Watch out for Norovirus: HSE warns of symptoms of “easily spread” virus that is also known as the winter vomiting bug – – Our News, Your Views

Watch out for Norovirus: HSE warns of symptoms of “easily spread” virus that is also known as the winter vomiting bug


The HSE has told people to be aware of norovirus symptoms, as cases of the infection have almost quadrupled from levels at this time last year.

Norovirus, also known as the winter vomit bug, is an “easily spread” virus that causes a sudden onset of vomiting and diarrhea, reports RTE.

The Health Security Observatory said in a statement this morning that a total of 394 cases were registered in the first ten weeks of this year.

That’s nearly four times the number recorded in the same phase last year, when 109 were confirmed.

The HSE said children and the elderly were hardest hit, with 50% of cases seen in people over the age of 65 and 28% in children under the age of five.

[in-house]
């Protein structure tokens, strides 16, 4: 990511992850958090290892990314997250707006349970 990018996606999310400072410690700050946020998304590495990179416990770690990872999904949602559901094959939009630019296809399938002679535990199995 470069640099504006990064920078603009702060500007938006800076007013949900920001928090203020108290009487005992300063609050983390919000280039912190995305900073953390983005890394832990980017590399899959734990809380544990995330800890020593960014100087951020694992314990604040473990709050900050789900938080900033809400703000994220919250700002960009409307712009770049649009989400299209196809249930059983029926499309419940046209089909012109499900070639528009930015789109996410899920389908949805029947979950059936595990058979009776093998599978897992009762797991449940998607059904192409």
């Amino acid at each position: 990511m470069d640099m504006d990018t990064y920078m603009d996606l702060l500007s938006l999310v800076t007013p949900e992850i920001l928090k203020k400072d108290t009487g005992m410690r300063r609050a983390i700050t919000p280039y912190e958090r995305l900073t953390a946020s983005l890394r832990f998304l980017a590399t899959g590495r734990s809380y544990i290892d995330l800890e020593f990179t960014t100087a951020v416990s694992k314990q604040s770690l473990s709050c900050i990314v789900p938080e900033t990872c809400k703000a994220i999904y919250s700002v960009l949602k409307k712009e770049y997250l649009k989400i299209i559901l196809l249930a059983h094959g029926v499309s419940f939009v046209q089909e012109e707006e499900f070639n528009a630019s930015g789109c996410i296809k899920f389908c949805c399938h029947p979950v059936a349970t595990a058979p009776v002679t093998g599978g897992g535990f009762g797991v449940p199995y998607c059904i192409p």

In addition to the main symptoms such as vomiting and diarrhea, the executive said people are also likely to have norovirus if they have a low-grade fever, headache, abdominal pain and pain in their limbs, reports RTE.

It is urging people to learn how to stop the spread amid a surge in cases.

Tips to prevent the spread of the parasite include frequent hand washing and thorough cleaning of contaminated surfaces, reports RTE.

HPSC consultant in public health medicine Dr Paul McKeown has said the virus lasts for a long time on surfaces, adding: “If you touch a surface contaminated with norovirus and then touch your mouth, this can make you sick. Cleaning your hands with soap and water is the best protection against catching norovirus and it is important to note that alcohol hand gels do not work against the virus,” reports RTE.

He added: “Norovirus infection is usually mild and lasts only a day or two. However, young children and elderly people can become very sick. People who get sick with norovirus can still spread the infection after their symptoms have gone and there is no treatment for norovirus infection. As a result of pandemic restrictions, there was very little norovirus reported in the last few years, but over the last number of months, cases are beginning to rise again,” reports RTE.

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